I was nursing my little Camille who had been home for
a few days with a respiratory virus of some 'breed' -
fortunately nothing too nasty.
All the while expecting a special something to be delivered
to my front door. I must have missed the post man
somehow, as when my hubby arrived home,
there was the parcel in his hands. He said he had found it sitting on
the front doorstep.
There is something very agreeable about receiving a
carefully wrapped bundle , from some distant
location. Though my conscience tells me, it is not
all that environmentally sound to have goods transported
in this way, atleast my orders are always shipped within our state.
The long awaited book has arrived-
'The Pickwick Club' by Charles Dickens 1837.
This edition dated 1961.
With black and white illustrations by Robert Seymour and
I love the skillfully crafted illustrations from this era.
They are so fascinating just to get lost in,
picking up all the details, that seem so far removed
from today's society, we can get a sense of how people lived in
On reading the text, it is easy to see some similarities with Wodehouse's
' Jeeves and Wooster', who would have been inspired
by the light -hearted and humorous tales of the Pickwick Papers.
This exchange between Mr. Tupman
and the new stranger to the Pickwick Club proves my point....
'I should be very happy to lend you a change of apparel for the purpose,' said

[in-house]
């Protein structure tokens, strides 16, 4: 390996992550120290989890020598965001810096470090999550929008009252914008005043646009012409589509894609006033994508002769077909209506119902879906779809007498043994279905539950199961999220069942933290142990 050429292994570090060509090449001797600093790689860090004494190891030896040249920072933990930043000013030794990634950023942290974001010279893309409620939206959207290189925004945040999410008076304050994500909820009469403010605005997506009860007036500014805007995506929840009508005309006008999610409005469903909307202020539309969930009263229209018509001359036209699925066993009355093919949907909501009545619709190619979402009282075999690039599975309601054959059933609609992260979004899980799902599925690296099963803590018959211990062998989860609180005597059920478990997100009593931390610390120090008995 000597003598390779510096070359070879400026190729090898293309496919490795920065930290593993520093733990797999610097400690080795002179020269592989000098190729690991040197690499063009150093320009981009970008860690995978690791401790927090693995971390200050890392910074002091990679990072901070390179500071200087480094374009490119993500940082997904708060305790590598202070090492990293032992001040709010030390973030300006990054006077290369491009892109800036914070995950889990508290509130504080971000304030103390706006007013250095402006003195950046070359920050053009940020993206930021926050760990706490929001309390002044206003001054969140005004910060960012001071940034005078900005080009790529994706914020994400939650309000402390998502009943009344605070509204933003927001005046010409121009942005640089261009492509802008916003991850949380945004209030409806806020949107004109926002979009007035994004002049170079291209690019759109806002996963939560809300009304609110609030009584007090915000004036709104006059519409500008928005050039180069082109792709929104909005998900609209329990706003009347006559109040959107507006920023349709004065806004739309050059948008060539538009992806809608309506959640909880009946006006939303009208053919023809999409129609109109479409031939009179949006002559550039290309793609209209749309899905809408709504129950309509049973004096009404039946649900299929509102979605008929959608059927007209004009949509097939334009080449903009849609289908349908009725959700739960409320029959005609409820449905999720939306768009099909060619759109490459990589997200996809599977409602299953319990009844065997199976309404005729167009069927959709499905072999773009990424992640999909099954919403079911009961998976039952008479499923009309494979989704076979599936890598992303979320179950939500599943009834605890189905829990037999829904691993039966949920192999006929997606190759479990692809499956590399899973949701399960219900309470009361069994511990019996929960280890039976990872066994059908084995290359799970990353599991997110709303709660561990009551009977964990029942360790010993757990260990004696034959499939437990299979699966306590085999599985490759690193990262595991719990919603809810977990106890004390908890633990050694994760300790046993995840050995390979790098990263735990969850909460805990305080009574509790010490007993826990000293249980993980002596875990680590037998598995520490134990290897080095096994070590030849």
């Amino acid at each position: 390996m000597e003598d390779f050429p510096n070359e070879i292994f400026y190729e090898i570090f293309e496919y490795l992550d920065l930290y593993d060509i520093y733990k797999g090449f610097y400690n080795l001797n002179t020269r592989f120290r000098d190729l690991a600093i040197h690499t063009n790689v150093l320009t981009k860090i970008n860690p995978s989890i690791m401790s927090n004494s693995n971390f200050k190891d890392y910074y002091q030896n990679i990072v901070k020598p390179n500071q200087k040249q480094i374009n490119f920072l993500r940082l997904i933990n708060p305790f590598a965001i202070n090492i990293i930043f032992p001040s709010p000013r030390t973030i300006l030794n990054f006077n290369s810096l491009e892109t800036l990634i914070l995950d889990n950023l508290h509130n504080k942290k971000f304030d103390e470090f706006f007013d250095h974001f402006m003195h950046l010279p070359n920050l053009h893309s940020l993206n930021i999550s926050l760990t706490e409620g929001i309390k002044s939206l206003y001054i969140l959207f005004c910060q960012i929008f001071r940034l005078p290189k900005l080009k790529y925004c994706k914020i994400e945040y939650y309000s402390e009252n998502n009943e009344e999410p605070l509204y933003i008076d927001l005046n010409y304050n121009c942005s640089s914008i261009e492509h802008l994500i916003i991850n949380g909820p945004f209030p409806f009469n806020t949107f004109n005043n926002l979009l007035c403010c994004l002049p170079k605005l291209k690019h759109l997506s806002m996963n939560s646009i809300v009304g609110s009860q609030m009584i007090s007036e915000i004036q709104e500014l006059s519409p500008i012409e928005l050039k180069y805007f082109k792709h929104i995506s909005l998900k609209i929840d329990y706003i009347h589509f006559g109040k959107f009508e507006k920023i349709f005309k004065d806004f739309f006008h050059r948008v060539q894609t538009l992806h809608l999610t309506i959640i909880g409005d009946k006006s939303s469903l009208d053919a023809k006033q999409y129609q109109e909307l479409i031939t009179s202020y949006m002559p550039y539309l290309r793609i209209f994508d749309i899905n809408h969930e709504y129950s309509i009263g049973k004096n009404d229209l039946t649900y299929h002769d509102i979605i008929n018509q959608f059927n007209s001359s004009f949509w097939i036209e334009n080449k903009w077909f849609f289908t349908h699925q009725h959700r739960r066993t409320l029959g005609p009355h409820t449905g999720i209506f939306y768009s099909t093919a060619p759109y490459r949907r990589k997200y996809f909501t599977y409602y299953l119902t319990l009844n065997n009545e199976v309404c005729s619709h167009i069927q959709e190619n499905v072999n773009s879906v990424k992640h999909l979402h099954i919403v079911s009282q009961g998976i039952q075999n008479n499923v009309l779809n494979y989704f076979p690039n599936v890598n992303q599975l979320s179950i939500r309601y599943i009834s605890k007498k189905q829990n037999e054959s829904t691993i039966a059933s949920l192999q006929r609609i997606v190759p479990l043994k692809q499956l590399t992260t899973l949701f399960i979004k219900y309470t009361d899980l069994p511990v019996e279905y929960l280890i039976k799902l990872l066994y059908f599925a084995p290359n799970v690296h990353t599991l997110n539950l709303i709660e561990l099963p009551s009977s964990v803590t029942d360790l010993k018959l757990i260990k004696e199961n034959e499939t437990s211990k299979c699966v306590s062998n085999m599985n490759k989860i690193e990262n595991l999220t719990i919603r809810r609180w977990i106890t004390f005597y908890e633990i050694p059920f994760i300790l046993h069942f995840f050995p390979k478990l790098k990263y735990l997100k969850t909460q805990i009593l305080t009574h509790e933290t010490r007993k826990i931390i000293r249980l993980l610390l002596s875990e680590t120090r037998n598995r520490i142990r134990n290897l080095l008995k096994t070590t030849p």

Mr . Tupman.' but you are rather slim, and I am-'
'Rather fat-grown up Bacchus-cut the leaves-dismounted from the tub,
and adopted kersey, eh?-not double distilled, but double milled-
ha ha, pass the wine.'
Whether Mr. Tupman was somewhat indignant at the peremptory tone in which he
was desired to pass the wine which the stranger passed so quickly away;
or whether he felt very properly scandalised , at an influential member
of the Pickwick Club being ignominiously compared to a dismounted
Bacchus is a fact not yet completely ascertained.
He passed the wine , coughed twice, and looked at the stranger
for several seconds with a stern intensity; as that individual, however, appeared
perfectly collected, and quite calm under his searching glance, he gradually
relaxed, and reverted to the subject of the ball.'
Very funny stuff, artfully written.
I hope the 'book' never goes out of date.
There is something reassuring about casually leafing through
the pages of a book, as opposed to reading a static, lit - up computer screen.
I'm off to read......